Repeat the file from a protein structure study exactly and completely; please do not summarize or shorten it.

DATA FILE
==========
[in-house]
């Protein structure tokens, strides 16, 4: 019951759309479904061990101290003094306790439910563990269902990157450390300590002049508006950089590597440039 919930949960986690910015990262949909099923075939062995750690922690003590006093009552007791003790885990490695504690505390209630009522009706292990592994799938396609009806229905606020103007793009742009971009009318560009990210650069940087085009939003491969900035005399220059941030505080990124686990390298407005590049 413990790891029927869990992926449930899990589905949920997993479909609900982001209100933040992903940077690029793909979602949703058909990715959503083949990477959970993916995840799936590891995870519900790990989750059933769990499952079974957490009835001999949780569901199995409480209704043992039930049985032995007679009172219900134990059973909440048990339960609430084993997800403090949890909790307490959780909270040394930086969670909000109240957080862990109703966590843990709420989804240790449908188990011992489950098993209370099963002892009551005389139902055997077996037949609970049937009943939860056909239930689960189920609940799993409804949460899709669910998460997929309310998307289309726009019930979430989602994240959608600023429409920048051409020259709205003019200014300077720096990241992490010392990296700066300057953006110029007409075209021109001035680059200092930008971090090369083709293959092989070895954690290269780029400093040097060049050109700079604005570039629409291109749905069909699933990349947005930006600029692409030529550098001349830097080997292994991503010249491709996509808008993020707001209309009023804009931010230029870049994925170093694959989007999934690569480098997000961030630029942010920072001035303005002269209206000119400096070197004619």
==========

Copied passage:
[in-house]
């Protein structure tokens, strides 16, 4: 019951759309479904061990101290003094306790439910563990269902990157450390300590002049508006950089590597440039 919930949960986690910015990262949909099923075939062995750690922690003590006093009552007791003790885990490695504690505390209630009522009706292990592994799938396609009806229905606020103007793009742009971009009318560009990210650069940087085009939003491969900035005399220059941030505080990124686990390298407005590049 413990790891029927869990992926449930899990589905949920997993479909609900982001209100933040992903940077690029793909979602949703058909990715959503083949990477959970993916995840799936590891995870519900790990989750059933769990499952079974957490009835001999949780569901199995409480209704043992039930049985032995007679009172219900134990059973909440048990339960609430084993997800403090949890909790307490959780909270040394930086969670909000109240957080862990109703966590843990709420989804240790449908188990011992489950098993209370099963002892009551005389139902055997077996037949609970049937009943939860056909239930689960189920609940799993409804949460899709669910998460997929309310998307289309726009019930979430989602994240959608600023429409920048051409020259709205003019200014300077720096990241992490010392990296700066300057953006110029007409075209021109001035680059200092930008971090090369083709293959092989070895954690290269780029400093040097060049050109700079604005570039629409291109749905069909699933990349947005930006600029692409030529550098001349830097080997292994991503010249491709996509808008993020707001209309009023804009931010230029870049994925170093694959989007999934690569480098997000961030630029942010920072001035303005002269209206000119400096070197004619």